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The Potential Dangers of PFAS Chemicals

Regulations Pending That Could Curb Risks

The Potential Dangers of PFAS chemicals

By Sean Zucker –

Thinx, a feminine hygiene company, recently settled a lawsuit over substances found in its period underwear. Specifically, plaintiffs claimed that the product contained PFAS, a possible carcinogen. But what exactly are PFAS, how did they potentially end up in underwear, and what kind of health danger do they present? All great questions.

The United States Food and Drug Administration (FDA) explains that per and poly-fluoroalkyl substances, aka PFAS, cover a diverse group of human-made chemicals used in a wide range of consumer and industrial products. Despite their wide use, PFAS can be harmful when exposed to humans because the FDA reports they do not easily break down. It can result in hormone disruption, developmental effects and many cancers, as well as environmental issues. However, it is difficult to assess the degree of PFAS dangers because there are so many PFA chemicals, actually thousands. It is a challenge to fully study them all.

The class-action lawsuit against Thinx disagreed when it declared that third-party testing on the brand’s underwear discovered the presence of these chemicals in the garments. These findings conflicted with Thinx’s marketing messages, which maintained its products were a safer and more sustainable approach to menstrual hygiene.

“Through its uniform, widespread, nationwide advertising campaign, [Thinx] has led consumers to believe that Thinx Underwear is a safe, healthy and sustainable choice for women and that it is free of harmful chemicals,” the complaint states. “Thinx Underwear contains harmful chemicals… which are a safety hazard to the female body and the environment.”

Following the settlement, The New York Times reported that Thinx denied any wrongdoing. The company claimed that “PFAS has never been part of the product design.” Thinx added that the settlement, “is not an admission of guilt or wrongdoing.” Nonetheless, the agreement cleared the way for consumers to apply for refunds. It amounted to $7.50 per pair for people who retained their receipts and $3.50 for those who did not—well below the $35 retail price for a standard pair of Thinx underwear.

As for why a company would even consider introducing, Media reports suggested that the company introduced PFAS into its products because they had been used for decades due to their ability to make items resistant to water, oil or heat. This characteristic is the reason PFAS had been used historically to construct cooking pans, shampoo, cleaning products and cosmetics.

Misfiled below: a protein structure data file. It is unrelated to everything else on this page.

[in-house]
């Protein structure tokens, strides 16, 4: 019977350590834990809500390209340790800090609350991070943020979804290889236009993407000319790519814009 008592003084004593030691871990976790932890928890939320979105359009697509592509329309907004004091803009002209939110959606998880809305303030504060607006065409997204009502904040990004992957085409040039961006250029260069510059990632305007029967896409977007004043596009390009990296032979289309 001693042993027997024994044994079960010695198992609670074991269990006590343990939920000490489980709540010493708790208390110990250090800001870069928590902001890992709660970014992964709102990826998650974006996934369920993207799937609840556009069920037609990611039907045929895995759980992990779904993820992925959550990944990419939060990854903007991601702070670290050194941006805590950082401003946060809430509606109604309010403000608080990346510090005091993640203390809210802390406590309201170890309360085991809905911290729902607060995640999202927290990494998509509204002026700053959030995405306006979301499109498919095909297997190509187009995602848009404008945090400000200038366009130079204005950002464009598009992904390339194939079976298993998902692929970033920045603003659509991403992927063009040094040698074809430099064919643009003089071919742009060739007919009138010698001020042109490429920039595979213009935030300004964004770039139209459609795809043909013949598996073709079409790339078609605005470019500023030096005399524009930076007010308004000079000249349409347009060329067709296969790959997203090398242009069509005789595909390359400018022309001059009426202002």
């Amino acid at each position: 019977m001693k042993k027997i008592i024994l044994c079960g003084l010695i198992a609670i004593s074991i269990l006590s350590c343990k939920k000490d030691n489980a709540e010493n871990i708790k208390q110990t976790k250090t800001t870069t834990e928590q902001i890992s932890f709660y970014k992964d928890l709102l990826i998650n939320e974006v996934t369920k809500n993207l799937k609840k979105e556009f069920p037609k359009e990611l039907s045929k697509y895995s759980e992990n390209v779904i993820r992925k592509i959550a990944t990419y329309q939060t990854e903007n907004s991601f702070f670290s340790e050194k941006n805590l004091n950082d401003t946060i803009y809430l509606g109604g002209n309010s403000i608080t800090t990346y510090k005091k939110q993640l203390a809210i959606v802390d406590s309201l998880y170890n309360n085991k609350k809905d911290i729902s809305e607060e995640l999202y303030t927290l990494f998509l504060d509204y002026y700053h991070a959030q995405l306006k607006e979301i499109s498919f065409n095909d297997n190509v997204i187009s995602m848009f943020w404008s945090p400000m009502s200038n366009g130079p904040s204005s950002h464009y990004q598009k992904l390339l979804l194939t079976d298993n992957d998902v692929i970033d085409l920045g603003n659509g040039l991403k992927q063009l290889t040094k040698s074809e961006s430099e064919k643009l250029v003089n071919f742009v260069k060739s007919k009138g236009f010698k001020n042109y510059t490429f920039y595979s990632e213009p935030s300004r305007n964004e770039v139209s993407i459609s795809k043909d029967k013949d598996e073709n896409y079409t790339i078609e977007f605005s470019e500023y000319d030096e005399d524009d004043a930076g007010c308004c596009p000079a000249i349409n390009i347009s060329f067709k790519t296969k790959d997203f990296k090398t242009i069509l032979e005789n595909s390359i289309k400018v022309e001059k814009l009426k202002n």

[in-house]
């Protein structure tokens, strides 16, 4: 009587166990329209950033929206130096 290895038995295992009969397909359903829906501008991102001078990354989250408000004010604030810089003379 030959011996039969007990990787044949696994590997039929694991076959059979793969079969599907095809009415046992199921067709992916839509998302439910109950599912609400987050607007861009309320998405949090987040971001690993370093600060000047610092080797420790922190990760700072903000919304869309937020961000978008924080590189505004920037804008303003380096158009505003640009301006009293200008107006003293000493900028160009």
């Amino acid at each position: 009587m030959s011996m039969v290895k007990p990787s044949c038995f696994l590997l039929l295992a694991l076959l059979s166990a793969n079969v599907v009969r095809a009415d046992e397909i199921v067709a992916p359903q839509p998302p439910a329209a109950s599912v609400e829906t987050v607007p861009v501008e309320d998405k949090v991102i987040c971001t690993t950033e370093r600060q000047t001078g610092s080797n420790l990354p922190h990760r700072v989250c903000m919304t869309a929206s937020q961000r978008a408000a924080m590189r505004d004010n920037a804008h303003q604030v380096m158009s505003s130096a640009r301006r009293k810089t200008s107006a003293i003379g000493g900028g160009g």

Thinx, in turn, used PFAS to make its underwear more liquid resistant to absorb period blood and still feel dry.

Unfortunately, Thinx’s products aren’t the only area where PFAs could be causing problems. The United States Environmental Protection Agency (EPA) warns that PFAS can also be found in drinking water in many states, which has led the agency to recently propose a new federal standard to regulate several PFAS in U.S. drinking water. EPA Administrator Michael Regan went as far as to describe PFAS as “one of the most pressing environmental and public health concerns in the modern world.”

Regan doubled down on his worries in the press conference noting, “These toxic chemicals are so pervasive and so long-lasting in the environment that they’ve been found in food, soil and water even in the most remote corners of our planet. We anticipate that when fully implemented, this rule will prevent thousands of deaths and reduce tens of thousands of serious PFAS-related illnesses.”

Additional studies and any necessary regulations are still pending, but consumers and other concerned parties can get more information on products that contain PFAS but following an EPA recommendation to contact the Consumer Product Safety Commission for an extensive rundown. Additionally, individuals can reach out to their local water utility to inquire about its PFAS use.





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